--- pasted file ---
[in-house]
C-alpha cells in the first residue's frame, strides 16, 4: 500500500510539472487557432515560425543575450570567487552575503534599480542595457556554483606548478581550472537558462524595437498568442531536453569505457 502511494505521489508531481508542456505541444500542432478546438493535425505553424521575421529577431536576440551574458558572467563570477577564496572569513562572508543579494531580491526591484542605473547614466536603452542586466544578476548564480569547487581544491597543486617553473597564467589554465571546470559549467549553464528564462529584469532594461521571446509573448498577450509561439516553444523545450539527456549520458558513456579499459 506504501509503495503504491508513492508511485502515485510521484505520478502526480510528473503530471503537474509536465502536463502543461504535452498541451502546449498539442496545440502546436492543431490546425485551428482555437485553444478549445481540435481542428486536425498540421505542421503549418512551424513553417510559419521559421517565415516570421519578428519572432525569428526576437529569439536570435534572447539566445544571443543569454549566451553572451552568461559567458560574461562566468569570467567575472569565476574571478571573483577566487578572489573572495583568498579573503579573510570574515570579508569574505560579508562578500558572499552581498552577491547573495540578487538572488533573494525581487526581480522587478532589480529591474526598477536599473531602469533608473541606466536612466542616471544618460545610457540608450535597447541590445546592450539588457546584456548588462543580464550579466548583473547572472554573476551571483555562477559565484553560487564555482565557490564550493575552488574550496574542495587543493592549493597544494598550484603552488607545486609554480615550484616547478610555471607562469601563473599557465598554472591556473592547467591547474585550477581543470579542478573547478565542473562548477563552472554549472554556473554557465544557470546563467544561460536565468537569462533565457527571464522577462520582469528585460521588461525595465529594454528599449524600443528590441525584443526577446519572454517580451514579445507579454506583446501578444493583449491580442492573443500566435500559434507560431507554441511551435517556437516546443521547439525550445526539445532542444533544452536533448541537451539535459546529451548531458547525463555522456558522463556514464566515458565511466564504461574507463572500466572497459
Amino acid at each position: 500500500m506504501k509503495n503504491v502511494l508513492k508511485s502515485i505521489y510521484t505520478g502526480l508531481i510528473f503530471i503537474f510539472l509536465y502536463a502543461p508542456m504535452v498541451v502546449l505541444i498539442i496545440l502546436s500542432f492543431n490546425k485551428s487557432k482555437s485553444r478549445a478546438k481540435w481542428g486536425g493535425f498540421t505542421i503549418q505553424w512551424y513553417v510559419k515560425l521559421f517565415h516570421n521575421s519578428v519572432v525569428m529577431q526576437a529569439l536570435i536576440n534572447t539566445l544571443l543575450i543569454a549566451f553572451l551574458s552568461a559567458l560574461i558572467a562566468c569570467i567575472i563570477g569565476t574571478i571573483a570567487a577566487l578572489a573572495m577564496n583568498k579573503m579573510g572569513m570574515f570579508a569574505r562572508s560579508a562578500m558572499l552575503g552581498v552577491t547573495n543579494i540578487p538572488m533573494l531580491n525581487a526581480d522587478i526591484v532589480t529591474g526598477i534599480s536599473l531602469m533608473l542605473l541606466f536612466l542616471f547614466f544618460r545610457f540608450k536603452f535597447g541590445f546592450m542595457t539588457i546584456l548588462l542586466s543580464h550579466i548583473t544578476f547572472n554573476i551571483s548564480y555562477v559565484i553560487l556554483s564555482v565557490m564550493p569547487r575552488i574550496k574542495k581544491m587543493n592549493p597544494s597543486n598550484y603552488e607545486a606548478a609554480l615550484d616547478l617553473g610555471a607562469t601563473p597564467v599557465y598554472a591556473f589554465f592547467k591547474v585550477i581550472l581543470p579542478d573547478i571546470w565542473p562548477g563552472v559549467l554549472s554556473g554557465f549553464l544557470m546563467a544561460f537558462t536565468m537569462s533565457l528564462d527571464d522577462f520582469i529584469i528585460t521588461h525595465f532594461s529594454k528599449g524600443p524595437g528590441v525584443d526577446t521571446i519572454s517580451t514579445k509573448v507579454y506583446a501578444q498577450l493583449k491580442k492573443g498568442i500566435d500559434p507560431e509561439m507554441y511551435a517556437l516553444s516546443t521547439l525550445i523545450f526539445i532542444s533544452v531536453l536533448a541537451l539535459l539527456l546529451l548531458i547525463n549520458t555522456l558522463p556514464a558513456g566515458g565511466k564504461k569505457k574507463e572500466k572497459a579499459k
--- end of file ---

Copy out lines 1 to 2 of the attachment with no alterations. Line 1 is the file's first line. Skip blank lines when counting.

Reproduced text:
[in-house]
C-alpha cells in the first residue's frame, strides 16, 4: 500500500510539472487557432515560425543575450570567487552575503534599480542595457556554483606548478581550472537558462524595437498568442531536453569505457 502511494505521489508531481508542456505541444500542432478546438493535425505553424521575421529577431536576440551574458558572467563570477577564496572569513562572508543579494531580491526591484542605473547614466536603452542586466544578476548564480569547487581544491597543486617553473597564467589554465571546470559549467549553464528564462529584469532594461521571446509573448498577450509561439516553444523545450539527456549520458558513456579499459 506504501509503495503504491508513492508511485502515485510521484505520478502526480510528473503530471503537474509536465502536463502543461504535452498541451502546449498539442496545440502546436492543431490546425485551428482555437485553444478549445481540435481542428486536425498540421505542421503549418512551424513553417510559419521559421517565415516570421519578428519572432525569428526576437529569439536570435534572447539566445544571443543569454549566451553572451552568461559567458560574461562566468569570467567575472569565476574571478571573483577566487578572489573572495583568498579573503579573510570574515570579508569574505560579508562578500558572499552581498552577491547573495540578487538572488533573494525581487526581480522587478532589480529591474526598477536599473531602469533608473541606466536612466542616471544618460545610457540608450535597447541590445546592450539588457546584456548588462543580464550579466548583473547572472554573476551571483555562477559565484553560487564555482565557490564550493575552488574550496574542495587543493592549493597544494598550484603552488607545486609554480615550484616547478610555471607562469601563473599557465598554472591556473592547467591547474585550477581543470579542478573547478565542473562548477563552472554549472554556473554557465544557470546563467544561460536565468537569462533565457527571464522577462520582469528585460521588461525595465529594454528599449524600443528590441525584443526577446519572454517580451514579445507579454506583446501578444493583449491580442492573443500566435500559434507560431507554441511551435517556437516546443521547439525550445526539445532542444533544452536533448541537451539535459546529451548531458547525463555522456558522463556514464566515458565511466564504461574507463572500466572497459